Amongst the various speakers that the GW delegation brought to India (an assortment of IP speakers drawn from industry, academia and government from the US, Erupe and Japan were flown in for this project), Hugh was easily the most well loved by the Indian audience. The fact that while most other speakers extolled the virtues of their domestic regimes and derided the Indian IP system, Hugh was more humble and attempted to understand and appreciate the specific socio-economic and cultural circumstances that drove India’s IP regime, endeared him considerably to the audience.

Hugh used his razor sharp wit to settle most debates during such proceedings. I recall an incident where he was on the same panel with Judge Randall Rader of the US Court of Federal Circuit, another towering intellect, debating the virtues (or otherwise) of the rather tortuous and expensive US litigation process. Judge Rader remarked that perhaps the long and expensive US litigation process might induce more parties to settle matters out of court and that this might be a good thing. Pat came the reply from Hugh: “Randy’s suggestion amounts to arguing that the poor and hungry in Sub Saharan Africa are actually better off than most of us, since they needn’t ever worry about obesity!”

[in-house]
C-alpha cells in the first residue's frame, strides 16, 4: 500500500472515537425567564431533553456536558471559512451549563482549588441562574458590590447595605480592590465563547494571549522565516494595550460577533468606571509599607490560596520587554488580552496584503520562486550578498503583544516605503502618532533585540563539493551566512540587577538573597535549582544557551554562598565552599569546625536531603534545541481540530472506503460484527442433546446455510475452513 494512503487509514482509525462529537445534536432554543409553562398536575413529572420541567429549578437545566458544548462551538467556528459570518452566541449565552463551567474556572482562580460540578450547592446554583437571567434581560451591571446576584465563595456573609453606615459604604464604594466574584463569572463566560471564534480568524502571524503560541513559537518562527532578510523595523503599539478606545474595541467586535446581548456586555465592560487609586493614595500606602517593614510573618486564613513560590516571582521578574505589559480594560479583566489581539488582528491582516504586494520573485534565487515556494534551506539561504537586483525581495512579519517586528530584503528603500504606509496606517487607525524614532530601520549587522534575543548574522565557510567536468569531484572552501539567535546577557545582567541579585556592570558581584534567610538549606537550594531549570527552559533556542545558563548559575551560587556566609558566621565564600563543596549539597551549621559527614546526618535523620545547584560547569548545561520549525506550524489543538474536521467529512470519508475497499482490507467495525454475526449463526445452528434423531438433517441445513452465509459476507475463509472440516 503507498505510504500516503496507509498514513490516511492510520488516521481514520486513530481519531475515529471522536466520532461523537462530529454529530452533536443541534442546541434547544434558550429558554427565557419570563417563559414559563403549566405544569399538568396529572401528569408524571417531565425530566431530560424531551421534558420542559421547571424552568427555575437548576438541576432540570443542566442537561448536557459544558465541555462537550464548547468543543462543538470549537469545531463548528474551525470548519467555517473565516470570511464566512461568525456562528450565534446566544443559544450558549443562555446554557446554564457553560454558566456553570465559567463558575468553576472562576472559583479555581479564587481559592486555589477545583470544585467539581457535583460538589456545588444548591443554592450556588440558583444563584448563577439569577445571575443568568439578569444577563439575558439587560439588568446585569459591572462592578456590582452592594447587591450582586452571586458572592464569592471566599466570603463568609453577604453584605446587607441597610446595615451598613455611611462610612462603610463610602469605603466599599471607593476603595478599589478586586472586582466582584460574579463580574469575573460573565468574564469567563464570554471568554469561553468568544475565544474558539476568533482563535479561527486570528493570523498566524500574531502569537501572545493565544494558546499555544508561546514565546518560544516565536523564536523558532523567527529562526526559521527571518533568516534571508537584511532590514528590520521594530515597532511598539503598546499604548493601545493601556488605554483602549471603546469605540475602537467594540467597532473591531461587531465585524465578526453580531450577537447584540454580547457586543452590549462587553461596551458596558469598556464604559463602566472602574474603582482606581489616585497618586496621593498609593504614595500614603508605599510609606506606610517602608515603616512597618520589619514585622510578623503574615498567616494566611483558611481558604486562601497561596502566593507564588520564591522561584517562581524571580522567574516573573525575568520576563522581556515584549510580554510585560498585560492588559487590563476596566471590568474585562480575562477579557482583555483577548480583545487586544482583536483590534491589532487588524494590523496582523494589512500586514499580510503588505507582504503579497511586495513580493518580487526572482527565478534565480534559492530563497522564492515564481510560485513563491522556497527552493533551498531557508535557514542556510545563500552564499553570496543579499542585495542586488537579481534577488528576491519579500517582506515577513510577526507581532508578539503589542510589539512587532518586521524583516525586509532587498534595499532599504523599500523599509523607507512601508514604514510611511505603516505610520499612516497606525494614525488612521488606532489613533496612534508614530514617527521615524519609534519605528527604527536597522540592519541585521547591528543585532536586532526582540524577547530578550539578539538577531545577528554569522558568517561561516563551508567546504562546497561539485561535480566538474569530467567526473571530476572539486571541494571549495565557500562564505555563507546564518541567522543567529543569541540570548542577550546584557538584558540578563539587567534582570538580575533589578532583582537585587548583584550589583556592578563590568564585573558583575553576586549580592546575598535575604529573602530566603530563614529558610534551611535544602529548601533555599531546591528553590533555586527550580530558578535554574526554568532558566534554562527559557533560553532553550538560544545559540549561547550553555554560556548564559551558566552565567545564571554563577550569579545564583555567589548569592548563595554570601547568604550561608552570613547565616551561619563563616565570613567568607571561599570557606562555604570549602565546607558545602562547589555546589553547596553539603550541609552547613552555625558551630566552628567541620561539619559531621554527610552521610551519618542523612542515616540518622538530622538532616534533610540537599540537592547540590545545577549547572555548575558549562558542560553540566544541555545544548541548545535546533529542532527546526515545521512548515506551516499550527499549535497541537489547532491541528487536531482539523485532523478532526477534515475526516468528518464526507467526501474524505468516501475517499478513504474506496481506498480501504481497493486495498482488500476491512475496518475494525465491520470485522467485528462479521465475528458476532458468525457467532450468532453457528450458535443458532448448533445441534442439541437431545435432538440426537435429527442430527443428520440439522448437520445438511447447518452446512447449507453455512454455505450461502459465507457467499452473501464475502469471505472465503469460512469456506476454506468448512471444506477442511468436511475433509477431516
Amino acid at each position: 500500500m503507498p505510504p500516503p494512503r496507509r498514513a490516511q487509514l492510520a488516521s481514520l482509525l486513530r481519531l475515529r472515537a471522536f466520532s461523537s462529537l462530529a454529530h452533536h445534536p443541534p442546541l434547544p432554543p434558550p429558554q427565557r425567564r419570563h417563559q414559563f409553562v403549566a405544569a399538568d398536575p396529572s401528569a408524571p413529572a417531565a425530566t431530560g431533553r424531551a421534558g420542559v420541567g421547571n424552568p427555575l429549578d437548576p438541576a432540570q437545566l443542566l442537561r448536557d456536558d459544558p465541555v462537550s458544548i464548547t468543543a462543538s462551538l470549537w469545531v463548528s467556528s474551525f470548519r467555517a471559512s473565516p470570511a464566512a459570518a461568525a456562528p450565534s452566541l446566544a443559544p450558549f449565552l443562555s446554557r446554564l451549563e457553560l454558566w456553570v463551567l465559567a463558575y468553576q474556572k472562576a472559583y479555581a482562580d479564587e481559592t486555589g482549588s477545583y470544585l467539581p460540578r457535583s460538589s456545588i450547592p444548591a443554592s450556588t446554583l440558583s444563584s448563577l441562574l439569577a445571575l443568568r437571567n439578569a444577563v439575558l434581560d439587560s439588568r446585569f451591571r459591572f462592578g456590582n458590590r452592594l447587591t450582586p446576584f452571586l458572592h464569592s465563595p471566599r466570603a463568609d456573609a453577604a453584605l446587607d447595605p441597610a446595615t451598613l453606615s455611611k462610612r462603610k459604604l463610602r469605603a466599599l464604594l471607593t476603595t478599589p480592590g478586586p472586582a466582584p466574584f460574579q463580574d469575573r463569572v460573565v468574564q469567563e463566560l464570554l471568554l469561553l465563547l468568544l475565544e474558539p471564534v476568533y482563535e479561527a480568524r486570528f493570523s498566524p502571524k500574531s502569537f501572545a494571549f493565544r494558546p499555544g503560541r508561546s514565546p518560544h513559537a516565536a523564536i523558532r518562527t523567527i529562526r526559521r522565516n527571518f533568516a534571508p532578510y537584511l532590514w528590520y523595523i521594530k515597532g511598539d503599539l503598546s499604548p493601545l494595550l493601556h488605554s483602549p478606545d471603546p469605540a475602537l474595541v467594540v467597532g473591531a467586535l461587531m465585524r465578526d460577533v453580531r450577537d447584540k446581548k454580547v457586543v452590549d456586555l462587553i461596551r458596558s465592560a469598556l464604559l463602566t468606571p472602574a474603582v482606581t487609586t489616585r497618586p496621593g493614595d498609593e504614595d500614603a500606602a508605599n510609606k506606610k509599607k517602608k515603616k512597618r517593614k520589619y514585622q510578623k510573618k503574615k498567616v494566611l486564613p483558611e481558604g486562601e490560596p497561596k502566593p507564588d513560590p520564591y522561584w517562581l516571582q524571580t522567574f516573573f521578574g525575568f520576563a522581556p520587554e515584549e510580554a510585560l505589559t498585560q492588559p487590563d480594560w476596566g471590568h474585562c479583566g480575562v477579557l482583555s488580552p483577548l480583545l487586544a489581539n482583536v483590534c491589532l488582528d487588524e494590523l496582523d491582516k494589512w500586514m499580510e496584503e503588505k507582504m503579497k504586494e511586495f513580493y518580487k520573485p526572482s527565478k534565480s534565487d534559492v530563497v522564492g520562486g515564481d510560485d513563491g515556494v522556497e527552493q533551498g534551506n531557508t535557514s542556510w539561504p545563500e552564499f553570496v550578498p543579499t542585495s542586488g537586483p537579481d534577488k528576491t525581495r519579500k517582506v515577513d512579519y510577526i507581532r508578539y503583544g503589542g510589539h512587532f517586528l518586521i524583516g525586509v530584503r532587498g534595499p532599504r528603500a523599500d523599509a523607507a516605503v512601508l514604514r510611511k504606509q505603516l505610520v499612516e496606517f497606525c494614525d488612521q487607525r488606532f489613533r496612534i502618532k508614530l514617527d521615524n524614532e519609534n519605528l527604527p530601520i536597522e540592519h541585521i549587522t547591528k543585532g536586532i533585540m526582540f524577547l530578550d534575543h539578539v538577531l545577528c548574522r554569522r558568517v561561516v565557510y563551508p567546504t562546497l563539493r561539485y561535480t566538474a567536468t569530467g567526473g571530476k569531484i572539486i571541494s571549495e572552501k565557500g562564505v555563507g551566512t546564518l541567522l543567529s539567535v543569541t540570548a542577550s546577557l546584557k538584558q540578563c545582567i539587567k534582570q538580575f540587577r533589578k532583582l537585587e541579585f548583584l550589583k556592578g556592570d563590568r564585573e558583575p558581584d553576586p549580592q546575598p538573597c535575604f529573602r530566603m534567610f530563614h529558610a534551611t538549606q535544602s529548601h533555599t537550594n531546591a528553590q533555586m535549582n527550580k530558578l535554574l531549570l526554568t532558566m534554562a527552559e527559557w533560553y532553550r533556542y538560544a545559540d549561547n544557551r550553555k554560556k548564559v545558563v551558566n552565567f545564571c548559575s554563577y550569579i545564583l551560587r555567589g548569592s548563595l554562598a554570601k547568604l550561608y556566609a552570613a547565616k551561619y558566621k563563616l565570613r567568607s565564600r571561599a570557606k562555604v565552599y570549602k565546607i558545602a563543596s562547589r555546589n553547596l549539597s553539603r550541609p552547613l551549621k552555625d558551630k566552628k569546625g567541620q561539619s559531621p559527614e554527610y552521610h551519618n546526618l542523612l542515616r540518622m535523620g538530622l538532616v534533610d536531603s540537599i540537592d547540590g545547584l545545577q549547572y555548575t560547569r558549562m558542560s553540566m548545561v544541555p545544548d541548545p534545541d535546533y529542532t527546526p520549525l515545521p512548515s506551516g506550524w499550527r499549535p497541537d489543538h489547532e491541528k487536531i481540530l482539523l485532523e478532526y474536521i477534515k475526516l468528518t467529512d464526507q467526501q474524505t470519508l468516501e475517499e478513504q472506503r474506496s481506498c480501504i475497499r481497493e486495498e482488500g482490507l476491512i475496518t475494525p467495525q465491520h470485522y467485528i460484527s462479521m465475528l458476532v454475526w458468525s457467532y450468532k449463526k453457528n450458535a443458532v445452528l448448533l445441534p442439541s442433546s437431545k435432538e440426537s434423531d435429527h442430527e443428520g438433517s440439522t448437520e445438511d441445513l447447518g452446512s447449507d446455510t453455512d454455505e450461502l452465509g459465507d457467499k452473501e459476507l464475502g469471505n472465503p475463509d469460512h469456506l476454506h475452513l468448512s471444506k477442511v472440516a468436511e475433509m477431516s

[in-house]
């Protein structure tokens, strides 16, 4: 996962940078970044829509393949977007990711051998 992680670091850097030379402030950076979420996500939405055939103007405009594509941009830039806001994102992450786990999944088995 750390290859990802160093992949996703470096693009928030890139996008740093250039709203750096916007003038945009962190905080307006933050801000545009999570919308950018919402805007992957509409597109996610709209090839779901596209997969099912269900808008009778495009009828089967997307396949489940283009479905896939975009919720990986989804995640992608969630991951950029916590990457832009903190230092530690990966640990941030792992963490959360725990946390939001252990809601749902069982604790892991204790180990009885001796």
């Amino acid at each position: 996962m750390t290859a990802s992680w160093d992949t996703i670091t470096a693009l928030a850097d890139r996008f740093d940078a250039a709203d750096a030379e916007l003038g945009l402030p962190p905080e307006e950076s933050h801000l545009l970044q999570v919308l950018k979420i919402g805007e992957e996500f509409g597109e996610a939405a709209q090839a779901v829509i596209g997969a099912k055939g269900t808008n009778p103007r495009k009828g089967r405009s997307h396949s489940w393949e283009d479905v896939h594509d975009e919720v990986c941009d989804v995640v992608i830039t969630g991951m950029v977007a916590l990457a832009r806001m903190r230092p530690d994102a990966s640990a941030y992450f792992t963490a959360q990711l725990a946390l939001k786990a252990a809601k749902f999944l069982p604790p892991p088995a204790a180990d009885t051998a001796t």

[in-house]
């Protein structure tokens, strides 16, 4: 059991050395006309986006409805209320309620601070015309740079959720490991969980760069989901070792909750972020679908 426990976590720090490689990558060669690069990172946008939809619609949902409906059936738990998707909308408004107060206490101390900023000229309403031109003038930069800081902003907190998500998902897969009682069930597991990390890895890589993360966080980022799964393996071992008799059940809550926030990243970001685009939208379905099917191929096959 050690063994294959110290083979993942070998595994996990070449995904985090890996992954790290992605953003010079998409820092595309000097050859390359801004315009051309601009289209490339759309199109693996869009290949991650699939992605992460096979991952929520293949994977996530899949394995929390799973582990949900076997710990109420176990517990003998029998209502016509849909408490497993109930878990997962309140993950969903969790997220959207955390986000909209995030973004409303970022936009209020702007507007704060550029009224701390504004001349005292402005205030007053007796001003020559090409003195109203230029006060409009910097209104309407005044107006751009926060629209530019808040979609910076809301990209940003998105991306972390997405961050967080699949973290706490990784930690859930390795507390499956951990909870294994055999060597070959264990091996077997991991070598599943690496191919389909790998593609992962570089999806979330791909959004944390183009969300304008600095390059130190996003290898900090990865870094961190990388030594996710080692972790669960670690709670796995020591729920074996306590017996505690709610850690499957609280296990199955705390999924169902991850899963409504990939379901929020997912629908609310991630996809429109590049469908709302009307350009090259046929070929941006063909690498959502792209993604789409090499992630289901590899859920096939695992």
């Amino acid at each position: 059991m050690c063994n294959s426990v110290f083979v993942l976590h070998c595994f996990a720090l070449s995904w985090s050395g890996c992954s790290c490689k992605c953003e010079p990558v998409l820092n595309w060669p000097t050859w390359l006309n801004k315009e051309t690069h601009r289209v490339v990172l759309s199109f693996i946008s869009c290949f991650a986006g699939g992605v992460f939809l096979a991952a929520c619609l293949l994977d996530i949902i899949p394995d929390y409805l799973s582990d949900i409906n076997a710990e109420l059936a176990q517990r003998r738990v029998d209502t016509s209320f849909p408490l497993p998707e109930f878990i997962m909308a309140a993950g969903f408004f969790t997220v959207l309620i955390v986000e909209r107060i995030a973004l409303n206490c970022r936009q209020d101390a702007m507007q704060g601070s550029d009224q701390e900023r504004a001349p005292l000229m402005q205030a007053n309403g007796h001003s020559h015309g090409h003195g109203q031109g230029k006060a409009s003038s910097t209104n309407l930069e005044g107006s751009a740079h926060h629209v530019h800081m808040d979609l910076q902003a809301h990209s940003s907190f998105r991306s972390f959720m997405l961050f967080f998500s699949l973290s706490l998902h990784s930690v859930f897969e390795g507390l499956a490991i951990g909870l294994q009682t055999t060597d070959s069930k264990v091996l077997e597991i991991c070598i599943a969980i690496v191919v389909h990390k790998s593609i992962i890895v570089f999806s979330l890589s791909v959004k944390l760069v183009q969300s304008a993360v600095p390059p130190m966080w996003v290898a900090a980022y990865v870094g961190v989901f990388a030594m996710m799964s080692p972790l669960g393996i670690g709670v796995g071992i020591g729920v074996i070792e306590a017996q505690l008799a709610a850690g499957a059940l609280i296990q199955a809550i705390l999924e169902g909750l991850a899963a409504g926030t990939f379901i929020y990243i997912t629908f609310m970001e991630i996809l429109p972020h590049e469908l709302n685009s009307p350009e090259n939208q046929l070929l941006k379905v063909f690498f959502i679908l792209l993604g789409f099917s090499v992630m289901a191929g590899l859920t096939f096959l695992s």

Little wonder then that Judge Rader, very touchingly, writes in the UCL page dedicated to commemorate Hugh: